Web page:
I have just this week started doing a longish commute for work--from Long Island to the Brooklyn Navy Yard. Turns out the ride is exactly the same length as NR. It's good to have such a fine album to keep me company in the car.
So I keep this fancy to myself
I keep my lipstick twisted tight

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Re: Yes, it's early, but NR's greatest song is:

Postby pophead2k » Wed Nov 10, 2010 10:15 pm

Church Underground is it for me. The chord change on the chorus hits me where it counts every time.

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Re: Yes, it's early, but NR's greatest song is:

Postby Miclewis » Wed Nov 10, 2010 11:01 pm

I agree with everyone else, but I have give a shout out to "That's not the Part of Him I'm Leaving". Plus "The Spell that You Cast" gets better and better everytime.
I must say, this album has many stand outs.

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Re: Yes, it's early, but NR's greatest song is:

Postby Poor Deportee » Thu Nov 11, 2010 2:01 pm

I just got the album yesterday and I've listened to the first 10 songs twice - haven't got to the rest yet. A couple of tracks leave me cold (the title track, Stations of the Cross) but all I can say is: HOLY MACKAREL. This is it! - this is Elvis at his absolute, breathtaking, heart-catching peak. This is the Elvis of King of America...but he has found a new vein to mine, the historical storytelling opened up on SP & S, and the results are a creative nuclear blast. I actually teared up a couple of times, not so much over any specific tune as at the unexpected return of that spine-tingling senesation of being totally blown away by an Elvis Costello album - a feeling I remember well, from youthful days of listening, with jaw dropped, to records like 'Get Happy' and KOA. I haven't experienced that in a long time. In fact, I thought I was beyond that kind of response. It's a bit like discovering you call still fall wildly in love 8)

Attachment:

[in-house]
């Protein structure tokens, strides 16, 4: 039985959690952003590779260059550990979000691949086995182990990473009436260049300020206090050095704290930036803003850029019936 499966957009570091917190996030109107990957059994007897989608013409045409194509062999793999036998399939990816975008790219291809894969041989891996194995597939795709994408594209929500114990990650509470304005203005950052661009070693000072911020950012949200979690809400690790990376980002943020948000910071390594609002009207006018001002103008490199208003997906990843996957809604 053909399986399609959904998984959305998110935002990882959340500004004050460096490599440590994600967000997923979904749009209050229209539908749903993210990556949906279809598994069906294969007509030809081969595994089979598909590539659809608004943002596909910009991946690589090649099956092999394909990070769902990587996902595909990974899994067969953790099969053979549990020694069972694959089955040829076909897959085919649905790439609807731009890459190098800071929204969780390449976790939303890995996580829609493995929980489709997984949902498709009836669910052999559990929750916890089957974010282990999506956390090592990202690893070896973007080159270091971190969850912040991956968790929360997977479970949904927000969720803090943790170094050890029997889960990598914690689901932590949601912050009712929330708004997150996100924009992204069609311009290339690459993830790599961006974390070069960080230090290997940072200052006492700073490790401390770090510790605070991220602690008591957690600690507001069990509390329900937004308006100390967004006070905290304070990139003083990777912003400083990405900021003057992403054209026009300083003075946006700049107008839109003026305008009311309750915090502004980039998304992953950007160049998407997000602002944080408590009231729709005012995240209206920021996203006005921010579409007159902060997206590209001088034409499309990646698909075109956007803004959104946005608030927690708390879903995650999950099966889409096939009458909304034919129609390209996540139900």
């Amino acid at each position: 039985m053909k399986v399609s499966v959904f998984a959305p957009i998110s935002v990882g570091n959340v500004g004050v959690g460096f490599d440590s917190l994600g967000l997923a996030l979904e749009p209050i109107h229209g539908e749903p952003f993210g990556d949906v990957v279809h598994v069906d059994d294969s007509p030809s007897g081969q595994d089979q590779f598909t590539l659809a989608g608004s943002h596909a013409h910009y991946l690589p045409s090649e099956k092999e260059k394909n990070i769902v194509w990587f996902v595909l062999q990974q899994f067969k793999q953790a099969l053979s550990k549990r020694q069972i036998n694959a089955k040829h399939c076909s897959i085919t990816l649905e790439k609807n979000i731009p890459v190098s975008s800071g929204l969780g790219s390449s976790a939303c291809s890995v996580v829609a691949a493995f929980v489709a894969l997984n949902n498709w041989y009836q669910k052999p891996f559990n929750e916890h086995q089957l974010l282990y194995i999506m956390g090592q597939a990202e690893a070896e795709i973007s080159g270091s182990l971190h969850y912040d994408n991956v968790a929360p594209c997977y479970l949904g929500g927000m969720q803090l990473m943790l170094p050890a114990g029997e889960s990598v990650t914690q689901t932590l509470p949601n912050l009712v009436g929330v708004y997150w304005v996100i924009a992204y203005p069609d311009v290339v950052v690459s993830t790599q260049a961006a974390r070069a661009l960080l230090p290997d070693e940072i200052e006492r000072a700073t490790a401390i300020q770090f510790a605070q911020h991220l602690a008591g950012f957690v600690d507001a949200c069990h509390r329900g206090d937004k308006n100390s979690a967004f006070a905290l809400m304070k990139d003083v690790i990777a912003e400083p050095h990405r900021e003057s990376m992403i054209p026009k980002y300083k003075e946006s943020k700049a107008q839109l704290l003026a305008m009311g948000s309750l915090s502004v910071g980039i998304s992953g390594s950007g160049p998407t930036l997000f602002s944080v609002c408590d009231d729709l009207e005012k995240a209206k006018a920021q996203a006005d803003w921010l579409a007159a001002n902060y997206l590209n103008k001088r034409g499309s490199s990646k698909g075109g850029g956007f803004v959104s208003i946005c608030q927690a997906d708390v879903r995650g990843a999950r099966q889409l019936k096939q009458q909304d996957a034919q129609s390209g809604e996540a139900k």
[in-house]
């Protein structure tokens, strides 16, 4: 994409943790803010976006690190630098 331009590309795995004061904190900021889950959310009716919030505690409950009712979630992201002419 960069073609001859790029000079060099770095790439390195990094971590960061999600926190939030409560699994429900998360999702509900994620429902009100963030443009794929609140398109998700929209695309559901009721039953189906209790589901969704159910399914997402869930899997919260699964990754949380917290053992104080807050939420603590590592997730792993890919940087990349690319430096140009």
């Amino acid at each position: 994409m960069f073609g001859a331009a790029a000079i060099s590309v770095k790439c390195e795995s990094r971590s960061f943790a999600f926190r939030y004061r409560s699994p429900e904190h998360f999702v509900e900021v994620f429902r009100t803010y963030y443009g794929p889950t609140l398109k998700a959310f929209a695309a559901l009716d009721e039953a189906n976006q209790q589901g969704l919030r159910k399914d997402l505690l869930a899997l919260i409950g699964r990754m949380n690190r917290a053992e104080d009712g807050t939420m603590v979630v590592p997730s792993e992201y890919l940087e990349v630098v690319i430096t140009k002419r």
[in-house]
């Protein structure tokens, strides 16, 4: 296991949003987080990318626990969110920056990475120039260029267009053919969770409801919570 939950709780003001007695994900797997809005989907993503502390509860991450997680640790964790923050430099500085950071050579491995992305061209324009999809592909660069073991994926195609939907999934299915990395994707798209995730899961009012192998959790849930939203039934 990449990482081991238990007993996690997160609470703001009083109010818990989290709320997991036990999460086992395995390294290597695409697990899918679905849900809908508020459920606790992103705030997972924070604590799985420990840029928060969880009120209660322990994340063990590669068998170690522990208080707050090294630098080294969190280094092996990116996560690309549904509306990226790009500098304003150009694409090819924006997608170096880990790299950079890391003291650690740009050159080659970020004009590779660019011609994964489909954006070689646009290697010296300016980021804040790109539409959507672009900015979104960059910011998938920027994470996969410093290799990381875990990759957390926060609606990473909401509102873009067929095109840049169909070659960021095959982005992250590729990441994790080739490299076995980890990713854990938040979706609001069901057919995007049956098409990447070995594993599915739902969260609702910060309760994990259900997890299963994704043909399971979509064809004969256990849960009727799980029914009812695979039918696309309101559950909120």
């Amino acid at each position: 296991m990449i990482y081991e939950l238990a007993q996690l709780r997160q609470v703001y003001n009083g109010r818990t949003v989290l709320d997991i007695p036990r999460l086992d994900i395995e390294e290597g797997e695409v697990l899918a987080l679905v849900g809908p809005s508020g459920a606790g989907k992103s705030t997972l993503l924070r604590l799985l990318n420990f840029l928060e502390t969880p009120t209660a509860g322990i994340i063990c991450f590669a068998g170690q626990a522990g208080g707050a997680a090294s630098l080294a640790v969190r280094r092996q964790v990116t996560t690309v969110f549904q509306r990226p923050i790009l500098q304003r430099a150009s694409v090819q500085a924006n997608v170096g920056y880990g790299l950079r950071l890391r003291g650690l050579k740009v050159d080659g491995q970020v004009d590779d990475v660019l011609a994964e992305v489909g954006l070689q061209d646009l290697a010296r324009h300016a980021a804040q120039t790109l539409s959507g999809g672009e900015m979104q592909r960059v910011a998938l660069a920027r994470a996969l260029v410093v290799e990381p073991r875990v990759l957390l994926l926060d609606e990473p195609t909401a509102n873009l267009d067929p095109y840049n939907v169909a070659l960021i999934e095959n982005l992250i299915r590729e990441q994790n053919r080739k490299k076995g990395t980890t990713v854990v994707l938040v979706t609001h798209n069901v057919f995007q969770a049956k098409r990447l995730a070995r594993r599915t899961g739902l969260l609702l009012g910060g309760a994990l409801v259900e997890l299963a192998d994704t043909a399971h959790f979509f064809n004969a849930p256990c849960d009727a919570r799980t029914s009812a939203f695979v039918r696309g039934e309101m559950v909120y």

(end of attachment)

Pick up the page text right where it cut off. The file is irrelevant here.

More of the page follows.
Best song so far: well, like many others, I must nominate Jimmie Standing in the Rain. 'Church Underground' is a great composition (oddly, its meandering, painful ascent reminds me of The Band's 'Reuben Remus' of all things) but perhaps not the greatest recording. One song that fascinates me, though, is 'Dr. Watson I Presume.' Mysterious and jittery, the writing is just choke-chain tight. It seems to be getting short shrift around here...but it's unique in EC's repetoire and I have a feeling it will repay repeated listenings.

Anyway...the writing! The writing on some of these songs. Inspired hardly does some of them justice. Astonishing stuff.

And I'm only halfway through... :shock:
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Re: Yes, it's early, but NR's greatest song is:

Postby jardine » Thu Nov 11, 2010 6:36 pm

another listen to the first half. 3 things
1. jimmie still reminds me of early ellington, east st. louis toodle-oo almost referenced by name, but also that pulsing beat, and in the brass, black and tan fantasy. and he mentioned his grandfather's sea voyages as a musician and having a picture of ellington from one of those cruises in the early 1930s--mentioned on the steve earle show. fabulous song.

2. josephine is just beautiful instrumentally. little flourishes from several instruments as it proceeds, then that sort of cascading chorous "garottes" etc., where the music kind of tumbles down, then almost square dances. his acoustic guitar playing on this nearly reminds me of mccartney circa 1968-ish. the whole song is actually very English psychedelic/old-nostalgic nearly.